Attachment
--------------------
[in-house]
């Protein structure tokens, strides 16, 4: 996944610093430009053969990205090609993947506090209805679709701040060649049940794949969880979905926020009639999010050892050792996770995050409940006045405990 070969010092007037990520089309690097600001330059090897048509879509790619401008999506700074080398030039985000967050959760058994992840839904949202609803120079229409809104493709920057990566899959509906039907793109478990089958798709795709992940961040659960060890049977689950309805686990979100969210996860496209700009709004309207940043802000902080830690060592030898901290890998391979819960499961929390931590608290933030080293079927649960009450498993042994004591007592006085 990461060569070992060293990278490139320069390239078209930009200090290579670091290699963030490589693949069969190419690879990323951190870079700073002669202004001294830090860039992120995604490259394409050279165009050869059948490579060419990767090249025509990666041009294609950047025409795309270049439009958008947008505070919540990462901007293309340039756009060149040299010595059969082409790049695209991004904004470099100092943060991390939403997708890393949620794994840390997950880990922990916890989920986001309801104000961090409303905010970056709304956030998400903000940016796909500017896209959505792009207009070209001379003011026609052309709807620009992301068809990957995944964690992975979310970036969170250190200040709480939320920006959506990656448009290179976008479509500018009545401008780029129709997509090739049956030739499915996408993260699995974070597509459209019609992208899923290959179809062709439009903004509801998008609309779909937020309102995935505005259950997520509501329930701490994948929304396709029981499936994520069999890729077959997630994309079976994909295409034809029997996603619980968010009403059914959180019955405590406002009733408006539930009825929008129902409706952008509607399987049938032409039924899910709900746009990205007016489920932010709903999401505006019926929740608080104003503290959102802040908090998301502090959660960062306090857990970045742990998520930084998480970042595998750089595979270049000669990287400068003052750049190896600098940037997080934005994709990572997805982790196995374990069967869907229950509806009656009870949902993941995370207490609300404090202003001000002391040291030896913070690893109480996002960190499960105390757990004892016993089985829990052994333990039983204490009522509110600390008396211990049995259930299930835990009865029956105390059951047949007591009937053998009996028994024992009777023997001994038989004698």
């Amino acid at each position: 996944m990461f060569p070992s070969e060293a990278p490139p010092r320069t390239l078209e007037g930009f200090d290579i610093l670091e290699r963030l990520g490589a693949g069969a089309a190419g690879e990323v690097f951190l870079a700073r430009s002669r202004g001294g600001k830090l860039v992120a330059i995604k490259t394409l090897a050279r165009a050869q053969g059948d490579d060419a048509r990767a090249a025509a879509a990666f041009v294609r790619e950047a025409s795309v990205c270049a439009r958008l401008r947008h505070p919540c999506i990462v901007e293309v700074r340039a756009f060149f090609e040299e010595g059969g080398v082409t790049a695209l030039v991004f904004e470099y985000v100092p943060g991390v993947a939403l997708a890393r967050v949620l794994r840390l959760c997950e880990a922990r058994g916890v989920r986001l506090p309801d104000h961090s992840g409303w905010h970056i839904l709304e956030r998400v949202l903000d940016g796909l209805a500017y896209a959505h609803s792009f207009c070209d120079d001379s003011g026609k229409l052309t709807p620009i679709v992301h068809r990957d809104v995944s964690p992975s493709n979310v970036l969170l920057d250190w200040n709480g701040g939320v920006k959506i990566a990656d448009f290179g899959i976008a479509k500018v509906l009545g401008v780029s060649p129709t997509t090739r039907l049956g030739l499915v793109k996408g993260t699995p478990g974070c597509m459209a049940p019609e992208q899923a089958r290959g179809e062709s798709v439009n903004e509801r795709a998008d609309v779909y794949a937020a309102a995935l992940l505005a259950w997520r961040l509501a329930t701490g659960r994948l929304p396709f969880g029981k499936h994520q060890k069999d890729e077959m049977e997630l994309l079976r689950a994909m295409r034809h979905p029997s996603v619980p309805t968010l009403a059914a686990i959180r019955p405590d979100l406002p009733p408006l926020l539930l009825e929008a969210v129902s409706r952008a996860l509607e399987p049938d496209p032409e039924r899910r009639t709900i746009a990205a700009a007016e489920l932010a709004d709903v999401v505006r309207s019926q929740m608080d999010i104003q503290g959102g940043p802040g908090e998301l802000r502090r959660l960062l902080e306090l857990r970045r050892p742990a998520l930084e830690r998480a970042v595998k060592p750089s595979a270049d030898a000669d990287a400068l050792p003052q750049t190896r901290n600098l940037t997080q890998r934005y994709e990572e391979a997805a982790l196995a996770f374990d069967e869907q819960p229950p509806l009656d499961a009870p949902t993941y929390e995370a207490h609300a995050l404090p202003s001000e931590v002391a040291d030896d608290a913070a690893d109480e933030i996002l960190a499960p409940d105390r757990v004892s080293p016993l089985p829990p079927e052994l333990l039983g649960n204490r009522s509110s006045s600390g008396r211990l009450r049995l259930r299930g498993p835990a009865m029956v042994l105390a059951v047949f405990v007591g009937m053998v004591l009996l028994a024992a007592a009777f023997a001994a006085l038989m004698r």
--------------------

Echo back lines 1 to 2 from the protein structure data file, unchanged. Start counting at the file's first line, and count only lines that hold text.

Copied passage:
[in-house]
């Protein structure tokens, strides 16, 4: 996944610093430009053969990205090609993947506090209805679709701040060649049940794949969880979905926020009639999010050892050792996770995050409940006045405990 070969010092007037990520089309690097600001330059090897048509879509790619401008999506700074080398030039985000967050959760058994992840839904949202609803120079229409809104493709920057990566899959509906039907793109478990089958798709795709992940961040659960060890049977689950309805686990979100969210996860496209700009709004309207940043802000902080830690060592030898901290890998391979819960499961929390931590608290933030080293079927649960009450498993042994004591007592006085 990461060569070992060293990278490139320069390239078209930009200090290579670091290699963030490589693949069969190419690879990323951190870079700073002669202004001294830090860039992120995604490259394409050279165009050869059948490579060419990767090249025509990666041009294609950047025409795309270049439009958008947008505070919540990462901007293309340039756009060149040299010595059969082409790049695209991004904004470099100092943060991390939403997708890393949620794994840390997950880990922990916890989920986001309801104000961090409303905010970056709304956030998400903000940016796909500017896209959505792009207009070209001379003011026609052309709807620009992301068809990957995944964690992975979310970036969170250190200040709480939320920006959506990656448009290179976008479509500018009545401008780029129709997509090739049956030739499915996408993260699995974070597509459209019609992208899923290959179809062709439009903004509801998008609309779909937020309102995935505005259950997520509501329930701490994948929304396709029981499936994520069999890729077959997630994309079976994909295409034809029997996603619980968010009403059914959180019955405590406002009733408006539930009825929008129902409706952008509607399987049938032409039924899910709900746009990205007016489920932010709903999401505006019926929740608080104003503290959102802040908090998301502090959660960062306090857990970045742990998520930084998480970042595998750089595979270049000669990287400068003052750049190896600098940037997080934005994709990572997805982790196995374990069967869907229950509806009656009870949902993941995370207490609300404090202003001000002391040291030896913070690893109480996002960190499960105390757990004892016993089985829990052994333990039983204490009522509110600390008396211990049995259930299930835990009865029956105390059951047949007591009937053998009996028994024992009777023997001994038989004698």